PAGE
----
Approximately 7% of the population has reduced activity of the CYP2D6 isoenzyme of cytochrome P450. These individuals are "poor metabolizers" of debrisoquine, dextromethorphan, and tricyclic antidepressants, among other drugs. Based on a population PK analysis of Phase 1 studies in healthy subjects, concentrations of tramadol were approximately 20% higher in "poor metabolizers" versus "extensive metabolizers," while M1 concentrations were 40% lower. In vitro drug interaction studies in human liver microsomes indicate that inhibitors of CYP2D6 such as fluoxetine and its metabolite norfluoxetine, amitriptyline, and quinidine inhibit the metabolism of tramadol to various degrees. The full pharmacological impact of these alterations in terms of either efficacy or safety is unknown.
Acetaminophen is primarily metabolized in the liver by first-order kinetics and involves three principal separate pathways:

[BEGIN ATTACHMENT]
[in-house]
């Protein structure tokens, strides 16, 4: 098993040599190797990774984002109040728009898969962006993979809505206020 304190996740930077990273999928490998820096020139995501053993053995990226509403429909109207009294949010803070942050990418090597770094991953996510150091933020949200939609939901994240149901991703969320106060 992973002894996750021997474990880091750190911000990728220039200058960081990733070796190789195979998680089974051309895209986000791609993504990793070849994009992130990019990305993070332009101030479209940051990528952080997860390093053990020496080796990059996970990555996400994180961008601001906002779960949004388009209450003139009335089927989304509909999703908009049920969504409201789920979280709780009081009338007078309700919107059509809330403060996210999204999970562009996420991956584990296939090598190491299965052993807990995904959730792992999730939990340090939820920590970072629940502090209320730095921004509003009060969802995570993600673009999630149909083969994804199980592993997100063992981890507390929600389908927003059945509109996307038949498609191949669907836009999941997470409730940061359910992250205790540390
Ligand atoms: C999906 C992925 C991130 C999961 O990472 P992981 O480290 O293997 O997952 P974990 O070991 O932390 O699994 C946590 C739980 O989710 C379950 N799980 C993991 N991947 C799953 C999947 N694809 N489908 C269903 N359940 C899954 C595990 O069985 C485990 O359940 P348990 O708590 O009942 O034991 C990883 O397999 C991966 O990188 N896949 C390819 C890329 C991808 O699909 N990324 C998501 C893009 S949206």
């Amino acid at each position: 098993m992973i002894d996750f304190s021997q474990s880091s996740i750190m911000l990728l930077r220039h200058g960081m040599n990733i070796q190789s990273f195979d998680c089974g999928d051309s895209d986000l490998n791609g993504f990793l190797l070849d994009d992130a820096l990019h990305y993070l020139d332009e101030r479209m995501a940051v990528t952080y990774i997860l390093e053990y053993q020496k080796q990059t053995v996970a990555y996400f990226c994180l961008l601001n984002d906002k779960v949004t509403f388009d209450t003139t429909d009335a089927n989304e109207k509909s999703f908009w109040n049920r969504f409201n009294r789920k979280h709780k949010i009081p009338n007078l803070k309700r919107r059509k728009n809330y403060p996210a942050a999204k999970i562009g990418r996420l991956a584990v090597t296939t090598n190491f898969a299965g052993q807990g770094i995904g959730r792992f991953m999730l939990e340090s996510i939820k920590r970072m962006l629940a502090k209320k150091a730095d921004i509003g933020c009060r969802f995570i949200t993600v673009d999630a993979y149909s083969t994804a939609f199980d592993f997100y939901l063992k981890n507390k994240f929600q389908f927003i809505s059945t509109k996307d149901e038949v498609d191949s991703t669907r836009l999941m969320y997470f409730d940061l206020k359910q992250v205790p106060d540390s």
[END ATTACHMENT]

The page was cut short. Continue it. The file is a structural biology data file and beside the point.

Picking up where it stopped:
In adults, the majority of acetaminophen is conjugated with glucuronic acid and, to a lesser extent, with sulfate. These glucuronide-, sulfate-, and glutathione-derived metabolites lack biologic activity. In premature infants, newborns, and young infants, the sulfate conjugate predominates.
Pharmacokinetics of tramadol was studied in patients with mild or moderate hepatic impairment after receiving multiple doses of tramadol extended-release 100 mg. The exposure of (+)-and (-)-tramadol was similar in mild and moderate hepatic impairment patients in comparison to patients with normal hepatic function. However, exposure of (+)- and (-)-M1 decreased ~50% with increased severity of the hepatic impairment (from normal to mild and moderate). The pharmacokinetics of tramadol after the administration of tramadol extended-release has not been studied in patients with severe hepatic impairment. After the administration of tramadol immediate-release tablets to patients with advanced cirrhosis of the liver, tramadol area under the plasma concentration time curve was larger and the tramadol and M1 half-lives were longer than subjects with normal hepatic function [see Use in Specific Populations (8.6)].